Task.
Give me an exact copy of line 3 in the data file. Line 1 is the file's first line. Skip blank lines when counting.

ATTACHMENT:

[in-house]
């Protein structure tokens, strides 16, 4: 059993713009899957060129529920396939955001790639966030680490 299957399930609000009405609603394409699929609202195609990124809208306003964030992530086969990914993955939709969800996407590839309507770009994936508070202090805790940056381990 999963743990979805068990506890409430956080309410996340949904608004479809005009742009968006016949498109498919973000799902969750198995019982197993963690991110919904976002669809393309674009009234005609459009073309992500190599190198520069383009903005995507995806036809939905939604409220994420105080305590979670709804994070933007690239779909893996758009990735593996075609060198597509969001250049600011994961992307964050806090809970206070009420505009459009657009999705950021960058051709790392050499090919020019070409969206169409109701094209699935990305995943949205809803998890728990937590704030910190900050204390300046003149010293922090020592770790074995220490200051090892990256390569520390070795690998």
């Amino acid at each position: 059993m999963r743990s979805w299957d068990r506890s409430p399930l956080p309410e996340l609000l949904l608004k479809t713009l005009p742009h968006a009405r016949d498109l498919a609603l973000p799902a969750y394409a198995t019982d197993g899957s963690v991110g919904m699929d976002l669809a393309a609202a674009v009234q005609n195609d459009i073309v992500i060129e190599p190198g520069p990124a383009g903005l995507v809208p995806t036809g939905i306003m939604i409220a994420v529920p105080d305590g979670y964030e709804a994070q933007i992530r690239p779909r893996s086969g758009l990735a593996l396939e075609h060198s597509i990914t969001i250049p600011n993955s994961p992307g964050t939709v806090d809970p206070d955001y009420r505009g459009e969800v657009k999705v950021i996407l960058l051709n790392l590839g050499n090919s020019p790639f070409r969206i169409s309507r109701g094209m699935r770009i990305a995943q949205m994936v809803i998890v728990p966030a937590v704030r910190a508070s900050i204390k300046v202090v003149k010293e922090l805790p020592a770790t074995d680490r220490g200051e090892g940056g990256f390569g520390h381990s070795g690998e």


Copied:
């Amino acid at each position: 059993m999963r743990s979805w299957d068990r506890s409430p399930l956080p309410e996340l609000l949904l608004k479809t713009l005009p742009h968006a009405r016949d498109l498919a609603l973000p799902a969750y394409a198995t019982d197993g899957s963690v991110g919904m699929d976002l669809a393309a609202a674009v009234q005609n195609d459009i073309v992500i060129e190599p190198g520069p990124a383009g903005l995507v809208p995806t036809g939905i306003m939604i409220a994420v529920p105080d305590g979670y964030e709804a994070q933007i992530r690239p779909r893996s086969g758009l990735a593996l396939e075609h060198s597509i990914t969001i250049p600011n993955s994961p992307g964050t939709v806090d809970p206070d955001y009420r505009g459009e969800v657009k999705v950021i996407l960058l051709n790392l590839g050499n090919s020019p790639f070409r969206i169409s309507r109701g094209m699935r770009i990305a995943q949205m994936v809803i998890v728990p966030a937590v704030r910190a508070s900050i204390k300046v202090v003149k010293e922090l805790p020592a770790t074995d680490r220490g200051e090892g940056g990256f390569g520390h381990s070795g690998e």